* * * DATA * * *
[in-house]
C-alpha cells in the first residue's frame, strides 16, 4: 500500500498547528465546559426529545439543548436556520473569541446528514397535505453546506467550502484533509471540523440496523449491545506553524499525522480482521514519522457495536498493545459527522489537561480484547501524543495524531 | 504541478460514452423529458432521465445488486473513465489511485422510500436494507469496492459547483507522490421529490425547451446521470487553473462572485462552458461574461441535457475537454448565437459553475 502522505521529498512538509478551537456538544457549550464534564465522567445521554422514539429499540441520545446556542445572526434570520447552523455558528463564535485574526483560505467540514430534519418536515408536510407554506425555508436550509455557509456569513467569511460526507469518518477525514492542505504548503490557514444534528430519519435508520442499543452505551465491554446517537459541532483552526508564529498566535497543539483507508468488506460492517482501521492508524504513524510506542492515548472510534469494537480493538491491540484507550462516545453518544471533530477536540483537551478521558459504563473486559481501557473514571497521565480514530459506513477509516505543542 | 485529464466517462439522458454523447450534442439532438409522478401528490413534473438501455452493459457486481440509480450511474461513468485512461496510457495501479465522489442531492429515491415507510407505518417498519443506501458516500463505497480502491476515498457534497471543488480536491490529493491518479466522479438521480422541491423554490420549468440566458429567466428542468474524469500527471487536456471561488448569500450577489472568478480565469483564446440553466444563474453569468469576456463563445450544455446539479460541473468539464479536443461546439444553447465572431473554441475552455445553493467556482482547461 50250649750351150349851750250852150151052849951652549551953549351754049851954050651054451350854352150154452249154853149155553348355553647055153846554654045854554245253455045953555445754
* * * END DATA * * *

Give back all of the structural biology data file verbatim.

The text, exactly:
[in-house]
C-alpha cells in the first residue's frame, strides 16, 4: 500500500498547528465546559426529545439543548436556520473569541446528514397535505453546506467550502484533509471540523440496523449491545506553524499525522480482521514519522457495536498493545459527522489537561480484547501524543495524531 | 504541478460514452423529458432521465445488486473513465489511485422510500436494507469496492459547483507522490421529490425547451446521470487553473462572485462552458461574461441535457475537454448565437459553475 502522505521529498512538509478551537456538544457549550464534564465522567445521554422514539429499540441520545446556542445572526434570520447552523455558528463564535485574526483560505467540514430534519418536515408536510407554506425555508436550509455557509456569513467569511460526507469518518477525514492542505504548503490557514444534528430519519435508520442499543452505551465491554446517537459541532483552526508564529498566535497543539483507508468488506460492517482501521492508524504513524510506542492515548472510534469494537480493538491491540484507550462516545453518544471533530477536540483537551478521558459504563473486559481501557473514571497521565480514530459506513477509516505543542 | 485529464466517462439522458454523447450534442439532438409522478401528490413534473438501455452493459457486481440509480450511474461513468485512461496510457495501479465522489442531492429515491415507510407505518417498519443506501458516500463505497480502491476515498457534497471543488480536491490529493491518479466522479438521480422541491423554490420549468440566458429567466428542468474524469500527471487536456471561488448569500450577489472568478480565469483564446440553466444563474453569468469576456463563445450544455446539479460541473468539464479536443461546439444553447465572431473554441475552455445553493467556482482547461 50250649750351150349851750250852150151052849951652549551953549351754049851954050651054451350854352150154452249154853149155553348355553647055153846554654045854554245253455045953555445754